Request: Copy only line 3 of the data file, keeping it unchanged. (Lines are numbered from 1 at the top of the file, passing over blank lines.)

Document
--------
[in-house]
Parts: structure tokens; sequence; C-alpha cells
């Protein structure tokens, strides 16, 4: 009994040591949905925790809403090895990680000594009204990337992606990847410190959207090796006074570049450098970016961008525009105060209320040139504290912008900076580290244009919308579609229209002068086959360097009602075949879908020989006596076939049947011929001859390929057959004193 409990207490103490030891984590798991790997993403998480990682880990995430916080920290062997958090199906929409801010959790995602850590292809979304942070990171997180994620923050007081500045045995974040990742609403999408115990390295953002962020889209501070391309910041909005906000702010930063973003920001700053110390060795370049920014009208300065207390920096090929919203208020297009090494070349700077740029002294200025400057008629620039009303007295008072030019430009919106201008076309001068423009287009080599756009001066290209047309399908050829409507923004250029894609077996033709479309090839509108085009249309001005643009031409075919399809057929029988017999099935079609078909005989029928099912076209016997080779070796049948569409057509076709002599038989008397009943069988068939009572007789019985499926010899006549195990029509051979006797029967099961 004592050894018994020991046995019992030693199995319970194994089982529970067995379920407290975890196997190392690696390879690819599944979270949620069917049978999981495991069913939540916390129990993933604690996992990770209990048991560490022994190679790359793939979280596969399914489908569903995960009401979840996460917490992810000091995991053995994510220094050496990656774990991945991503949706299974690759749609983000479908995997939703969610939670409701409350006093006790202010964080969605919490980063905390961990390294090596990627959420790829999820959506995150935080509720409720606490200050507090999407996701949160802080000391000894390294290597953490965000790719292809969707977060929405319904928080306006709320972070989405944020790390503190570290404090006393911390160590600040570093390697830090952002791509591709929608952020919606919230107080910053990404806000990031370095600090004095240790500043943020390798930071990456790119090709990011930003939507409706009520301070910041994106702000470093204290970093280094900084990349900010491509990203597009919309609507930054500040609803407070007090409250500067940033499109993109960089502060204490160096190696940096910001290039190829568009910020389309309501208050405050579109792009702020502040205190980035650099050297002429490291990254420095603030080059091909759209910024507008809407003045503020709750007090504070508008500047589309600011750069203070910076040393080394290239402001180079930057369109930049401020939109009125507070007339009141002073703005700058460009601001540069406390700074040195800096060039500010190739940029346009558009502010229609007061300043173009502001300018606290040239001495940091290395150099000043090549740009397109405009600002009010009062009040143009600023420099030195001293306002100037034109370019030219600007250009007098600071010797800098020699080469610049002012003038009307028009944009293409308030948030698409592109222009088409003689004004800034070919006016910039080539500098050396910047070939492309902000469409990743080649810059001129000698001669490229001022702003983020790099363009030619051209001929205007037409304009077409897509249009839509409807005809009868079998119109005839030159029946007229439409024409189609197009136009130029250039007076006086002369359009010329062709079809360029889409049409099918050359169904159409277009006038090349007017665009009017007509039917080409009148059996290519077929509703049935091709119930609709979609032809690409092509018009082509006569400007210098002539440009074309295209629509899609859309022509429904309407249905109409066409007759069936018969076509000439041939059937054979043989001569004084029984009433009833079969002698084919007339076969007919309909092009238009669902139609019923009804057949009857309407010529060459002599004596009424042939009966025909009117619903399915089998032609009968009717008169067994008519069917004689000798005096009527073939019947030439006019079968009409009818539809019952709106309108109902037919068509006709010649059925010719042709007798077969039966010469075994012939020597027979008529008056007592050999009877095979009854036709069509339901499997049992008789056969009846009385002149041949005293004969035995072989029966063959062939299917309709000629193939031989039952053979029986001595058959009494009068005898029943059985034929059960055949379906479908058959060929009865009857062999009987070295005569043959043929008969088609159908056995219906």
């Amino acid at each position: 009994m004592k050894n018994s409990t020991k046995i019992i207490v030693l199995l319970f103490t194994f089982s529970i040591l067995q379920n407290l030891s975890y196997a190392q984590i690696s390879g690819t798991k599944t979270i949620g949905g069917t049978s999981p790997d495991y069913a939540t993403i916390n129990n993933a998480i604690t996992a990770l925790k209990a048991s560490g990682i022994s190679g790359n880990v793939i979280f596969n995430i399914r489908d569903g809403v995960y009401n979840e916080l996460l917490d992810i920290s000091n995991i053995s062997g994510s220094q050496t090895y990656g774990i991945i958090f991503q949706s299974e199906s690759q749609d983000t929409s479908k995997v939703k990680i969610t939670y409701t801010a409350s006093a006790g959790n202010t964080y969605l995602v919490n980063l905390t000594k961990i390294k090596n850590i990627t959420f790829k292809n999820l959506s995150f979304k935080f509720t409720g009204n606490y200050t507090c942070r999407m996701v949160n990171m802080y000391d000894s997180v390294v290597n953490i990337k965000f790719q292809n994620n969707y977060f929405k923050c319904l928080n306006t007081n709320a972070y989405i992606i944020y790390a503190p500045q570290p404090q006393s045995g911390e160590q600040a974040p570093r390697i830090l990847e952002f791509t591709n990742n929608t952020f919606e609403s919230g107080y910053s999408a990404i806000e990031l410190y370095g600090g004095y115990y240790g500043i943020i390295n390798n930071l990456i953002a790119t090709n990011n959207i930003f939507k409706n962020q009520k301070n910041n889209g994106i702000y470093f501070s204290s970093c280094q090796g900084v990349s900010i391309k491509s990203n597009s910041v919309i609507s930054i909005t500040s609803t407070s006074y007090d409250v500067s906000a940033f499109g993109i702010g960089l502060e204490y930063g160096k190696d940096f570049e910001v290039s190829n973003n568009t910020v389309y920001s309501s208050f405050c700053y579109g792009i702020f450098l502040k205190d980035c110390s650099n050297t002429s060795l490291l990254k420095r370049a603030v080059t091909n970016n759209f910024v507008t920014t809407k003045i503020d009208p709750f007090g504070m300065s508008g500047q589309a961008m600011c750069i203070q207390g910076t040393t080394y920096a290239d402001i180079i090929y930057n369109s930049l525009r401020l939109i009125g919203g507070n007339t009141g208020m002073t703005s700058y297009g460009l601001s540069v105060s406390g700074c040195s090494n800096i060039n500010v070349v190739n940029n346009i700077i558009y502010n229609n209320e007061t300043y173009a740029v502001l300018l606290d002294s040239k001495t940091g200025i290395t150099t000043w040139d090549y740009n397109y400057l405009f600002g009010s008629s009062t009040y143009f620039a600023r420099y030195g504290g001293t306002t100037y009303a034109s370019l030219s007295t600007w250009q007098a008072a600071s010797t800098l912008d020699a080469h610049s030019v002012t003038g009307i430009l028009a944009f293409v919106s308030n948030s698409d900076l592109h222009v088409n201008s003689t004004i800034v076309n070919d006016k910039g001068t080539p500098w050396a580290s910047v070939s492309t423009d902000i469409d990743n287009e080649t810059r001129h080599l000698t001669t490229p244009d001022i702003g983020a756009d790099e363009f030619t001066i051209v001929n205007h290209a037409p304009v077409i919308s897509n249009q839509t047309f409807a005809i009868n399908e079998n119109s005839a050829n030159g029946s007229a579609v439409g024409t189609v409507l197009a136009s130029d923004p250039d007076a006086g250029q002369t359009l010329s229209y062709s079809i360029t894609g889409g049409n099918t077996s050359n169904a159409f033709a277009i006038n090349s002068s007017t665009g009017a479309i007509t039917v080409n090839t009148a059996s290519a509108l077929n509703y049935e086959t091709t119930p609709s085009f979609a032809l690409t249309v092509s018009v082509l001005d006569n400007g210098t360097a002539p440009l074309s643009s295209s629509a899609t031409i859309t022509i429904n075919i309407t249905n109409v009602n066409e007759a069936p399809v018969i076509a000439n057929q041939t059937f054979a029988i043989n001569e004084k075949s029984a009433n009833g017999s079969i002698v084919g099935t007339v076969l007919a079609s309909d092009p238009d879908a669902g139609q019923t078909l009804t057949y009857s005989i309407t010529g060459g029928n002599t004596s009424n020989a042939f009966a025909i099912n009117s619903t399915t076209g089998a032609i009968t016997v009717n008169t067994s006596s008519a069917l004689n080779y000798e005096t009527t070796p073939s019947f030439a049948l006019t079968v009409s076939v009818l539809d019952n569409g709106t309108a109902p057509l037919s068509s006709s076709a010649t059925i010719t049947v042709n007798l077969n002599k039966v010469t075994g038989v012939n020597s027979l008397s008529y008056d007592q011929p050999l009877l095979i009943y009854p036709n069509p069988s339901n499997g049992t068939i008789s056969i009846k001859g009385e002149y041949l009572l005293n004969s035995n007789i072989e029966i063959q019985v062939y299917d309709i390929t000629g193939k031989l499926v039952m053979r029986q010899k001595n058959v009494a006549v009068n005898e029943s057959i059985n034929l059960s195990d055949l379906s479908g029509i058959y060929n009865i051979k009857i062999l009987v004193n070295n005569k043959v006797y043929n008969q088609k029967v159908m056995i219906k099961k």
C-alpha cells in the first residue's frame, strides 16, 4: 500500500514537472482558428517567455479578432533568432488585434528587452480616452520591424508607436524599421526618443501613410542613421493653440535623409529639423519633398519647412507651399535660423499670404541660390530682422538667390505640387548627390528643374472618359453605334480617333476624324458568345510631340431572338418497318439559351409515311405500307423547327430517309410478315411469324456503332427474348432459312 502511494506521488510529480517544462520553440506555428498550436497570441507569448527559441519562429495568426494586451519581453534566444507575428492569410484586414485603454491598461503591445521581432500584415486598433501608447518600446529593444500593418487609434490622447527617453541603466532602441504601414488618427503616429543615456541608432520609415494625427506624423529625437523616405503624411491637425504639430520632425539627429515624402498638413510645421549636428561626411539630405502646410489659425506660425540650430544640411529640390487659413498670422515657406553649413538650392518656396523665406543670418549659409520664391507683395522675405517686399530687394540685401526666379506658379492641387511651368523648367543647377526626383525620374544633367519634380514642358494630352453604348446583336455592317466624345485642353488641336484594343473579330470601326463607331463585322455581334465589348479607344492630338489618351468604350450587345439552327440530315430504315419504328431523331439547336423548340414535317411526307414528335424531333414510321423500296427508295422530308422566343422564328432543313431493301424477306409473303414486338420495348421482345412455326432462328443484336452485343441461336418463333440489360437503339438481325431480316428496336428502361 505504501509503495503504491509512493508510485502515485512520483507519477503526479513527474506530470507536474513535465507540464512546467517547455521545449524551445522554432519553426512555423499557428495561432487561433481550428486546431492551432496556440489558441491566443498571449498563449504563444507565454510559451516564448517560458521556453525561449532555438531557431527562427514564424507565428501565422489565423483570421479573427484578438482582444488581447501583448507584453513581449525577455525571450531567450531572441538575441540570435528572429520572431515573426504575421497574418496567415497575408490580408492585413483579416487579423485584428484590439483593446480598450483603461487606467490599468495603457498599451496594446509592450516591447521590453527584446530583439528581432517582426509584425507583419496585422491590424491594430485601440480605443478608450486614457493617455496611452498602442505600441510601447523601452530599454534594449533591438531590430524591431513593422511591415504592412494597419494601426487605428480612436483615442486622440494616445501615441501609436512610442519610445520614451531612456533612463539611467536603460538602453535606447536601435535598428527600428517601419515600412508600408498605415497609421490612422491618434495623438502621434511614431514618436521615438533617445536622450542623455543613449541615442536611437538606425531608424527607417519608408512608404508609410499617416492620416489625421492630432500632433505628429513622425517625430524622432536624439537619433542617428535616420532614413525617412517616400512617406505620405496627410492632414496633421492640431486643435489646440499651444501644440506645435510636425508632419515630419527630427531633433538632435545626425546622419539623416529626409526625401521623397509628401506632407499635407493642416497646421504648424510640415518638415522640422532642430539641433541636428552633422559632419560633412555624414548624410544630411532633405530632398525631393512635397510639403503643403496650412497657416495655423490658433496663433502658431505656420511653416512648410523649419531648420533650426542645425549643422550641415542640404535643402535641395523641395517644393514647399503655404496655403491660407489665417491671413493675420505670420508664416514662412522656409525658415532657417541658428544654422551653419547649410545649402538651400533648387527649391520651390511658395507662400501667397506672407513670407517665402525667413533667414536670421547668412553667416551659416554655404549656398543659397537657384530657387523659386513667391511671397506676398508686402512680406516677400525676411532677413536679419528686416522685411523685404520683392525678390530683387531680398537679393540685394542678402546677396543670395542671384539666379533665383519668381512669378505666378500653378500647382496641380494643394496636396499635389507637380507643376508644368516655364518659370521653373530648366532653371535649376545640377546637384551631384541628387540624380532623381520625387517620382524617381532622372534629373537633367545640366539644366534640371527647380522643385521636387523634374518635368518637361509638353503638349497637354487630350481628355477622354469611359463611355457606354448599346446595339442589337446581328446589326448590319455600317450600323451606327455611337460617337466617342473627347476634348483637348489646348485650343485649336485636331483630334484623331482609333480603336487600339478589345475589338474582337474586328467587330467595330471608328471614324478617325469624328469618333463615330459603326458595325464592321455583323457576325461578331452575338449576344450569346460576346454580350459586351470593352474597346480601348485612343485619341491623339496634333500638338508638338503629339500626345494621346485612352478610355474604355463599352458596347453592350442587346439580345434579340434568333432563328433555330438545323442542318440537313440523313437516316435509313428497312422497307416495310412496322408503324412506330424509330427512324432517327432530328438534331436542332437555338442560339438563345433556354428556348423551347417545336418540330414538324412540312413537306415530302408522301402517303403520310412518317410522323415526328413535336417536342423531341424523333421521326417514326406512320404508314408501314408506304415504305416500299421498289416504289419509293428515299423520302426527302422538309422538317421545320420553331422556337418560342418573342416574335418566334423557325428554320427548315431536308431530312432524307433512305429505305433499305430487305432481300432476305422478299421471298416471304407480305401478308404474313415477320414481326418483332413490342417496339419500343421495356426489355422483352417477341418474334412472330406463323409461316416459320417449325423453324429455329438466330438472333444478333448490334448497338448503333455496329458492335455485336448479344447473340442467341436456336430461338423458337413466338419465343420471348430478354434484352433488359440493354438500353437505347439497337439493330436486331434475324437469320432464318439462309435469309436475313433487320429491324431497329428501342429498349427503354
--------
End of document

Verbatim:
């Protein structure tokens, strides 16, 4: 009994040591949905925790809403090895990680000594009204990337992606990847410190959207090796006074570049450098970016961008525009105060209320040139504290912008900076580290244009919308579609229209002068086959360097009602075949879908020989006596076939049947011929001859390929057959004193 409990207490103490030891984590798991790997993403998480990682880990995430916080920290062997958090199906929409801010959790995602850590292809979304942070990171997180994620923050007081500045045995974040990742609403999408115990390295953002962020889209501070391309910041909005906000702010930063973003920001700053110390060795370049920014009208300065207390920096090929919203208020297009090494070349700077740029002294200025400057008629620039009303007295008072030019430009919106201008076309001068423009287009080599756009001066290209047309399908050829409507923004250029894609077996033709479309090839509108085009249309001005643009031409075919399809057929029988017999099935079609078909005989029928099912076209016997080779070796049948569409057509076709002599038989008397009943069988068939009572007789019985499926010899006549195990029509051979006797029967099961 004592050894018994020991046995019992030693199995319970194994089982529970067995379920407290975890196997190392690696390879690819599944979270949620069917049978999981495991069913939540916390129990993933604690996992990770209990048991560490022994190679790359793939979280596969399914489908569903995960009401979840996460917490992810000091995991053995994510220094050496990656774990991945991503949706299974690759749609983000479908995997939703969610939670409701409350006093006790202010964080969605919490980063905390961990390294090596990627959420790829999820959506995150935080509720409720606490200050507090999407996701949160802080000391000894390294290597953490965000790719292809969707977060929405319904928080306006709320972070989405944020790390503190570290404090006393911390160590600040570093390697830090952002791509591709929608952020919606919230107080910053990404806000990031370095600090004095240790500043943020390798930071990456790119090709990011930003939507409706009520301070910041994106702000470093204290970093280094900084990349900010491509990203597009919309609507930054500040609803407070007090409250500067940033499109993109960089502060204490160096190696940096910001290039190829568009910020389309309501208050405050579109792009702020502040205190980035650099050297002429490291990254420095603030080059091909759209910024507008809407003045503020709750007090504070508008500047589309600011750069203070910076040393080394290239402001180079930057369109930049401020939109009125507070007339009141002073703005700058460009601001540069406390700074040195800096060039500010190739940029346009558009502010229609007061300043173009502001300018606290040239001495940091290395150099000043090549740009397109405009600002009010009062009040143009600023420099030195001293306002100037034109370019030219600007250009007098600071010797800098020699080469610049002012003038009307028009944009293409308030948030698409592109222009088409003689004004800034070919006016910039080539500098050396910047070939492309902000469409990743080649810059001129000698001669490229001022702003983020790099363009030619051209001929205007037409304009077409897509249009839509409807005809009868079998119109005839030159029946007229439409024409189609197009136009130029250039007076006086002369359009010329062709079809360029889409049409099918050359169904159409277009006038090349007017665009009017007509039917080409009148059996290519077929509703049935091709119930609709979609032809690409092509018009082509006569400007210098002539440009074309295209629509899609859309022509429904309407249905109409066409007759069936018969076509000439041939059937054979043989001569004084029984009433009833079969002698084919007339076969007919309909092009238009669902139609019923009804057949009857309407010529060459002599004596009424042939009966025909009117619903399915089998032609009968009717008169067994008519069917004689000798005096009527073939019947030439006019079968009409009818539809019952709106309108109902037919068509006709010649059925010719042709007798077969039966010469075994012939020597027979008529008056007592050999009877095979009854036709069509339901499997049992008789056969009846009385002149041949005293004969035995072989029966063959062939299917309709000629193939031989039952053979029986001595058959009494009068005898029943059985034929059960055949379906479908058959060929009865009857062999009987070295005569043959043929008969088609159908056995219906």